The times are changing. Sometimes quicker than we would like. The coronavi-rus pandemic has come to dominate our well-being and social life. The economy, and with it rail freight as the mainstay of our basic services, is doing its utmost to survive the lockdown. The impacts are massive. The Federal Office of Transport (FOT) reports an average of 30% fewer trains in transalpine freight traffic.
Will this change everything in the future? Probably not, but it will take a long time for business to recover. The rail freight transport of the future will undergo fur-ther innovations and adjustments, even if it is only to establish new supply chains. I fully agree with Peter Balzer, who calls for a new culture of innovation in rail freight transport where everyone pulls together. In response to popular demand we have reproduced the entire interview with Peter Balzer on page 10, originally published in the rail industry magazine Eisenbahntechnische Rundschau.
A major advantage in its competition with road transport is that rail traffic is al-lowed to continue through the night. The basic prerequisite for maintaining this is, and will remain, noise-reduction meas-ures. Dr Rudolf Sperlich, Deputy Director of the FOT, outlines in his lead article and subsequent interview, the achievements to date. In addition, Jens-Erik Galdiks, Head of Fleet Technology at SBB Cargo, describes on page 5 the next area to tackle: the locomotives.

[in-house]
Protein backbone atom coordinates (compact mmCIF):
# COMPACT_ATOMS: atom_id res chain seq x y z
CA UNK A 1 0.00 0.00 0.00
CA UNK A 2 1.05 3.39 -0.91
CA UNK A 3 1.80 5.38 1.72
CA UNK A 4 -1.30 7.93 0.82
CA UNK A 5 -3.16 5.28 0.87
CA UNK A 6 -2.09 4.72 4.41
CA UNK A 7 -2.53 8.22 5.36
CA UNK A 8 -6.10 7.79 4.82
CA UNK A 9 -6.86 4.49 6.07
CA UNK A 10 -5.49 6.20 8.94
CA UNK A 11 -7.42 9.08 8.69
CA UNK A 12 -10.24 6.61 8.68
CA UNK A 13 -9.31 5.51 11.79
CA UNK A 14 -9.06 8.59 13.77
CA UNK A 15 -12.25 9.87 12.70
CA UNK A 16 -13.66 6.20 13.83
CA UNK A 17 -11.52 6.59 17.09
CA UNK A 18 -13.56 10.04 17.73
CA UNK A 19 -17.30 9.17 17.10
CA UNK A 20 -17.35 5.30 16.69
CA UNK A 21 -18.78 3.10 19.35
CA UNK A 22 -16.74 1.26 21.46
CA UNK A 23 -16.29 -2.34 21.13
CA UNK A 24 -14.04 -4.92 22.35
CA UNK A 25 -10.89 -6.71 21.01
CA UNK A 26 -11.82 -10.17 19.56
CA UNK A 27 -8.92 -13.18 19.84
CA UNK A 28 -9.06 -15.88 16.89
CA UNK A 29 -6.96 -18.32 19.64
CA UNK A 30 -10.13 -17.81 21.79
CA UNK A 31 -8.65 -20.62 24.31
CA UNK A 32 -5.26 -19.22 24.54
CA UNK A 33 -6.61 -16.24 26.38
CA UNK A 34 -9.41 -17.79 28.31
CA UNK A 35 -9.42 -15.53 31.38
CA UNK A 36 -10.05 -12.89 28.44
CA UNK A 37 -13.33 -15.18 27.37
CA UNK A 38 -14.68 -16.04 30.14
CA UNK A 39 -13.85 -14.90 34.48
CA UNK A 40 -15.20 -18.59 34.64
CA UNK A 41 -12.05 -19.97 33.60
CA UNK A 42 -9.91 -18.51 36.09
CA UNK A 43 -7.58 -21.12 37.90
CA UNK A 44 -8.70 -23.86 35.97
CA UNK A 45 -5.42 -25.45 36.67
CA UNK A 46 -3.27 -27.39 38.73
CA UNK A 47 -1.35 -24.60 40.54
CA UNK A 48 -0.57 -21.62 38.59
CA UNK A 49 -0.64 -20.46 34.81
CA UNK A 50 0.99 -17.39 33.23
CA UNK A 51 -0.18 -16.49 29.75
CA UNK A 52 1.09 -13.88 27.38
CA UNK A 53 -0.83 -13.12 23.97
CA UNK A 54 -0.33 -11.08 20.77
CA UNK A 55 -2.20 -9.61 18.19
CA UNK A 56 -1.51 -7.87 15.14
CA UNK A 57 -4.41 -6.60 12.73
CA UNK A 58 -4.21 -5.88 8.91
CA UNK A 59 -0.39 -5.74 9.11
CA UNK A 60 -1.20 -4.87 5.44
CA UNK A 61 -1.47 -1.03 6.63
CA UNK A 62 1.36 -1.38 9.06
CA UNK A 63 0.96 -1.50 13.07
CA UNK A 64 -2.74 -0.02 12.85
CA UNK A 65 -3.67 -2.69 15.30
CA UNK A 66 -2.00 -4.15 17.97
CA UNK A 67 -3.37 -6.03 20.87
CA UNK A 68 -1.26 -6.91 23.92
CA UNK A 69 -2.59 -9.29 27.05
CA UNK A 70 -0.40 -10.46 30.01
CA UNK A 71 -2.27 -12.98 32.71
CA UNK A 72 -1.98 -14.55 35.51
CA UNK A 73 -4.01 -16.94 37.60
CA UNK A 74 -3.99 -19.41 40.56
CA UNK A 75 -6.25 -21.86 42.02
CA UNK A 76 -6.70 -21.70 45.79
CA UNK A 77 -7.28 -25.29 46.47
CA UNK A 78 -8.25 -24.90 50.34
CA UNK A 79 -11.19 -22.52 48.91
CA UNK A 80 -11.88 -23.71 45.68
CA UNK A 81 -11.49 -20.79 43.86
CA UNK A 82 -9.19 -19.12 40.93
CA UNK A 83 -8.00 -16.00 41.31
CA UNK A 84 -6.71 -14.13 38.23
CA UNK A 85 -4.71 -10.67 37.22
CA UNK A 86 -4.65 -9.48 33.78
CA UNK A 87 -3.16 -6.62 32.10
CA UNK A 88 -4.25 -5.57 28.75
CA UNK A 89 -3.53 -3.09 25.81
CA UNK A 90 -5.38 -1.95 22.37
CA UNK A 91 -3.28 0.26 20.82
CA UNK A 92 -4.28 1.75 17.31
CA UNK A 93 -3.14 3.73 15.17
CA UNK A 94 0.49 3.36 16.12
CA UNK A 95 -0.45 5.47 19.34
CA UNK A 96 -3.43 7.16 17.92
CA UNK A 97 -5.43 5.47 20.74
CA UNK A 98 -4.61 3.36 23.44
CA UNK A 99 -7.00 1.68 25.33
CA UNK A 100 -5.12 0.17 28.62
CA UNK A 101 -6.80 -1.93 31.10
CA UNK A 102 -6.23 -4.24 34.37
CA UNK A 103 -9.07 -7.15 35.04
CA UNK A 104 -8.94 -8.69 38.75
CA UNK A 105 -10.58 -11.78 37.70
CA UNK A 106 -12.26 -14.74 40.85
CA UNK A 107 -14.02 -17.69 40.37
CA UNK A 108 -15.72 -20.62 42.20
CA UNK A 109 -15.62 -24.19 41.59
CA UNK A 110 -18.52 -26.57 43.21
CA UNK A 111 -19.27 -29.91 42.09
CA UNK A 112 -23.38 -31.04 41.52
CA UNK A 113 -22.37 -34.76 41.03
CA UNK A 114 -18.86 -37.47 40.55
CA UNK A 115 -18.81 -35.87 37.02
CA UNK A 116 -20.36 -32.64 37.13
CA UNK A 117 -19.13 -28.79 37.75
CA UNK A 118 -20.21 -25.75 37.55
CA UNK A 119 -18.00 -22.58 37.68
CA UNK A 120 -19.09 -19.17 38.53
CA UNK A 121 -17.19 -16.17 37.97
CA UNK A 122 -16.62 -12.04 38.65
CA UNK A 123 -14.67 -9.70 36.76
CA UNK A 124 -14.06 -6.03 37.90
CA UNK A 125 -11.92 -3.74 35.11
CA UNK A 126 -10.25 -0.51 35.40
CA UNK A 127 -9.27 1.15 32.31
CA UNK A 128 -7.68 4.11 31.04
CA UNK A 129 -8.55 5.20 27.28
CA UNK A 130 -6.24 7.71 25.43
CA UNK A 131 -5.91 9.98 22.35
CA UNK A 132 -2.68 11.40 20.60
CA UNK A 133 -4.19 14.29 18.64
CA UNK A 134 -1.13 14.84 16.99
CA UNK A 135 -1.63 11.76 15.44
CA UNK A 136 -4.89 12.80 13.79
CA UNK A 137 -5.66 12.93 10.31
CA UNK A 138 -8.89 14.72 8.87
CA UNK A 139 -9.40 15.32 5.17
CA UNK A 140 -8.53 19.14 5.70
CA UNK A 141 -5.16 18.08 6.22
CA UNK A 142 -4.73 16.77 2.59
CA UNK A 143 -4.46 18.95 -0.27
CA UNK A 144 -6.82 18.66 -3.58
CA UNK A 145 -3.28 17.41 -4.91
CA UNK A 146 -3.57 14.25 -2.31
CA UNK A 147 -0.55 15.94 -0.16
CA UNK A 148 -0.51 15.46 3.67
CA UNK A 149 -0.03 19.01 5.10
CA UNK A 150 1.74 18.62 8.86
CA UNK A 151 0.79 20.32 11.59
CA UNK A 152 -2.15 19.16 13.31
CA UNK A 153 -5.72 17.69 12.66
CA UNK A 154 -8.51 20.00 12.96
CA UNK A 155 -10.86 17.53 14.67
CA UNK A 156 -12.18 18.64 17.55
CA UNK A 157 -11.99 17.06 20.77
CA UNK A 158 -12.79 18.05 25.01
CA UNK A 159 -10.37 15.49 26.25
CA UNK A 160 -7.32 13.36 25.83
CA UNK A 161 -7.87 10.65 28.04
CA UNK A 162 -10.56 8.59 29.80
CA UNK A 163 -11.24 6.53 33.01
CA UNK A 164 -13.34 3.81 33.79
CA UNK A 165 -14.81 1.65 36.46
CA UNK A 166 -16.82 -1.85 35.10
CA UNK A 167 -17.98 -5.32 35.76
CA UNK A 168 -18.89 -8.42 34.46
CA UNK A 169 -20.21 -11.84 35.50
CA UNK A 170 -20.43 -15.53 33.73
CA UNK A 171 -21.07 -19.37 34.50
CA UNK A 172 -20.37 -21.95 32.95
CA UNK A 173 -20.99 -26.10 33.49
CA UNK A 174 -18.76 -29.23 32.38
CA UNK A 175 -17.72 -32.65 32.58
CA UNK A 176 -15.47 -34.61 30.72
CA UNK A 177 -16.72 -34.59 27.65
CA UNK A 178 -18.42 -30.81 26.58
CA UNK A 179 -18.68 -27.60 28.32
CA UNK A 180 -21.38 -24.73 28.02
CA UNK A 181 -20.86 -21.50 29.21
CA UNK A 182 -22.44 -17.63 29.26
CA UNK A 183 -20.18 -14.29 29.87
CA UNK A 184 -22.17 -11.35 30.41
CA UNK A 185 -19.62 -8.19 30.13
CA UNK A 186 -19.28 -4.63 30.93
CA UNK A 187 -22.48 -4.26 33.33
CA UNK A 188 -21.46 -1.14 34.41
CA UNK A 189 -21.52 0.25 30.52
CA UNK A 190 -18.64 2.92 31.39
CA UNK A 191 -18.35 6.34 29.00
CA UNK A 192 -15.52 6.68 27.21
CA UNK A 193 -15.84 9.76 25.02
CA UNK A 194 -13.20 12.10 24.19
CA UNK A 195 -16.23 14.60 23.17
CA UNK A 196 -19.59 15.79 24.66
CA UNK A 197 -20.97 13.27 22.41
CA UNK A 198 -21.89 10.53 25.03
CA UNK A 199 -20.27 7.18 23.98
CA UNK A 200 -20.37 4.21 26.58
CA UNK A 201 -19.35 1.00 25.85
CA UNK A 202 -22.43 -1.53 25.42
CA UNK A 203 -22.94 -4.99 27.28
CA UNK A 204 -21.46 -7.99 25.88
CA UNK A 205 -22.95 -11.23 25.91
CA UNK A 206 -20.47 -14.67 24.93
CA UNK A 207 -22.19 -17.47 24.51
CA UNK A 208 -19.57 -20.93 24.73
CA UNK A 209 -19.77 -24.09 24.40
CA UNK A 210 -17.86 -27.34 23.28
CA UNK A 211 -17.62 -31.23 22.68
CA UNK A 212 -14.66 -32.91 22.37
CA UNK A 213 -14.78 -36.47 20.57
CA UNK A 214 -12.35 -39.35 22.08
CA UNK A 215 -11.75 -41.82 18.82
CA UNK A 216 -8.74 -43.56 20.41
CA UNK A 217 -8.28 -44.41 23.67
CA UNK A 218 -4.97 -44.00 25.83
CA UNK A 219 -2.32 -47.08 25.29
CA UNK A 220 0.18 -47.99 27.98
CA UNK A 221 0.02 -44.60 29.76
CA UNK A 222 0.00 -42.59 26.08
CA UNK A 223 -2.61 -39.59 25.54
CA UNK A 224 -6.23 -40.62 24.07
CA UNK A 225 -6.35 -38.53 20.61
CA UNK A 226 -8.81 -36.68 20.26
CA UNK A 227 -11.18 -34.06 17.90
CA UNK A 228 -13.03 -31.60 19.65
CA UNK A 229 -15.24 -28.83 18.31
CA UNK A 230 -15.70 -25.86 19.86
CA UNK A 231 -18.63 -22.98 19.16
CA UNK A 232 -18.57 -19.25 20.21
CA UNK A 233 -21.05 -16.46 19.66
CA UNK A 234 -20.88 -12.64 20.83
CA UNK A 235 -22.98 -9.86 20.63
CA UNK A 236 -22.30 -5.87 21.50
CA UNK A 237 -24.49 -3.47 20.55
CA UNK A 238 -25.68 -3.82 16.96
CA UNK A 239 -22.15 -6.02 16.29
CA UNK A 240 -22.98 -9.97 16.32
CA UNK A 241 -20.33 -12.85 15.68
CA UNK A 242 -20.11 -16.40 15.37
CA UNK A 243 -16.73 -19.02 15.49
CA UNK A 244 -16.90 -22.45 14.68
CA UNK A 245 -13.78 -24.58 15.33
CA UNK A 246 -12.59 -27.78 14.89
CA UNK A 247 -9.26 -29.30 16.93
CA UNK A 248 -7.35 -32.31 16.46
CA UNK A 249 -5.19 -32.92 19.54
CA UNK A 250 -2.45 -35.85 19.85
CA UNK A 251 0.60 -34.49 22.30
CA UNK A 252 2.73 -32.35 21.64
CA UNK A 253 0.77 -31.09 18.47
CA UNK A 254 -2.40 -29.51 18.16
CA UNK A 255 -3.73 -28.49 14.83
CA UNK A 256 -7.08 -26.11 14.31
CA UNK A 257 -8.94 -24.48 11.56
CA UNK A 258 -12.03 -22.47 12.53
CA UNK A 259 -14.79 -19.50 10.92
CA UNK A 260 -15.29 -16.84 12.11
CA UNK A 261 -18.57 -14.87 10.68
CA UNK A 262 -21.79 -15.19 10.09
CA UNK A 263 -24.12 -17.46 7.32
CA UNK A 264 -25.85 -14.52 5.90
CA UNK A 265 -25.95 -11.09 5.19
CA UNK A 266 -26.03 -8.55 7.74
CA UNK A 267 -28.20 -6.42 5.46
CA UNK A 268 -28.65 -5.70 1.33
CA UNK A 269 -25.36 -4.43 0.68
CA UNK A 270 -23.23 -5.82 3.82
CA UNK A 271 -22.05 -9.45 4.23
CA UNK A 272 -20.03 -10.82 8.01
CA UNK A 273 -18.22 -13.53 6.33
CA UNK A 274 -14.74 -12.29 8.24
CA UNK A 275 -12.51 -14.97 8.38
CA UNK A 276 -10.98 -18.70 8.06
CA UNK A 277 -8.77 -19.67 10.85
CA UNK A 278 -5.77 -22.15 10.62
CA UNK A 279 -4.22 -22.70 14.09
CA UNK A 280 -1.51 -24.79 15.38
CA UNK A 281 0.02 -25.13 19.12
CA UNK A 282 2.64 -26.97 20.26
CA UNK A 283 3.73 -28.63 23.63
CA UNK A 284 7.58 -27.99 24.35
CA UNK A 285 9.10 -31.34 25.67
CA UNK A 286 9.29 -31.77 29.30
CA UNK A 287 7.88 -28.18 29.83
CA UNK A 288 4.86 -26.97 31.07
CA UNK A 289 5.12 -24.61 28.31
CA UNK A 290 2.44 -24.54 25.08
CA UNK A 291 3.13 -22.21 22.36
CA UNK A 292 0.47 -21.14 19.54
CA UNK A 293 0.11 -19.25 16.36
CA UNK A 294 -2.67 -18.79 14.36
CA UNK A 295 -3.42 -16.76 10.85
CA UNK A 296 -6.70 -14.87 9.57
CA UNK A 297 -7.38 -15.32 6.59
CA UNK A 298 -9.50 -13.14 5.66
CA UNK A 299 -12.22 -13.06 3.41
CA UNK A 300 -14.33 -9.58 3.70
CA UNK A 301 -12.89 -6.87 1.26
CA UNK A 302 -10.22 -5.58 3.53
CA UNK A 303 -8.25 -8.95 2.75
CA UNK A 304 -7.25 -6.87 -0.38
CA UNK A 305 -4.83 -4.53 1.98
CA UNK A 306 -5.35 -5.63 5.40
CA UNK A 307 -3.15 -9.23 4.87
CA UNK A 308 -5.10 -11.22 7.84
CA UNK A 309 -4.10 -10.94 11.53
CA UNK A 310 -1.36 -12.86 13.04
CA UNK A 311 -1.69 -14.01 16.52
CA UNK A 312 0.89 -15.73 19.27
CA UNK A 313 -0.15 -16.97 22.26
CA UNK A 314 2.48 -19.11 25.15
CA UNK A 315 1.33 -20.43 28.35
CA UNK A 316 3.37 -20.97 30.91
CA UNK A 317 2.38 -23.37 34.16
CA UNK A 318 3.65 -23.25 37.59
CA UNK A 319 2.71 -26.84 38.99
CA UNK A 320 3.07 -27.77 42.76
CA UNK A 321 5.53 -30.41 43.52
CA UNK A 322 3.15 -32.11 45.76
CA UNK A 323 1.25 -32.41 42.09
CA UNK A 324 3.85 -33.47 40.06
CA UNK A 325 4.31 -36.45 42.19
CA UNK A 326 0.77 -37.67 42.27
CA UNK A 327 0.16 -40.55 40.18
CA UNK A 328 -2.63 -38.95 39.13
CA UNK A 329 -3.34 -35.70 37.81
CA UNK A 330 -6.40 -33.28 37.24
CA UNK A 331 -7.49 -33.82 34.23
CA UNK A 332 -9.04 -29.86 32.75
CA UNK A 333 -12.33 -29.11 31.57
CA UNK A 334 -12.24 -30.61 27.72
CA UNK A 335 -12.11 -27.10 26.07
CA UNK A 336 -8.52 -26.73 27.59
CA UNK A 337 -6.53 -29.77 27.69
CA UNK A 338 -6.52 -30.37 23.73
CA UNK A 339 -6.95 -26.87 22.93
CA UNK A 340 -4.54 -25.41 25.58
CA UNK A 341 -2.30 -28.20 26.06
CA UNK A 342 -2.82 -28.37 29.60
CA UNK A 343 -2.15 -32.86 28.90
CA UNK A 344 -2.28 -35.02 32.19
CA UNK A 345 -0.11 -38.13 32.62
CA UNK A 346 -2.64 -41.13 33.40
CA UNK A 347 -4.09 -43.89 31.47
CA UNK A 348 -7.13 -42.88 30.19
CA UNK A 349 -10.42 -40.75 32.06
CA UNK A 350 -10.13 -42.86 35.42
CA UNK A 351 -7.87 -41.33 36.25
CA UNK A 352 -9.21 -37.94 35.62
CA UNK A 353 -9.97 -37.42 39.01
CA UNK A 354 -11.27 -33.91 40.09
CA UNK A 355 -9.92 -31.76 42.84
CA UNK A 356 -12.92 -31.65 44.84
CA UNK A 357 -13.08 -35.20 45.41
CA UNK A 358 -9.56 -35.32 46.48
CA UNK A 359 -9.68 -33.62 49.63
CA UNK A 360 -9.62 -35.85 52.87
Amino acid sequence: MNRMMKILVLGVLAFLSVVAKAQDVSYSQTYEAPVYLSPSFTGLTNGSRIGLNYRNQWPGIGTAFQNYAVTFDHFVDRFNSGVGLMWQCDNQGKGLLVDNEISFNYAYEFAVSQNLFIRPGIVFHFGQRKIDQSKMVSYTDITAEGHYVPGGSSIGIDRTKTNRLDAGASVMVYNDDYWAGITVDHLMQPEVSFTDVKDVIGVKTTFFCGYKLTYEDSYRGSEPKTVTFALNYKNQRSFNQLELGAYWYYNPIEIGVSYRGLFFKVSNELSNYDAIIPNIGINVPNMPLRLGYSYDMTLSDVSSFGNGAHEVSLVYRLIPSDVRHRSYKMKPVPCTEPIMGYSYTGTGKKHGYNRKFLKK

An overview of the market for locomotives is provided in the article on page 8 by Stefan Hofstetter, CTO, and Willem Goosen, CEO, of European Loc Pool AG, as well as the summarised table on the back of the infoletter.
I hope you will enjoy reading these articles along with all the others in our infoletter. Keep healthy!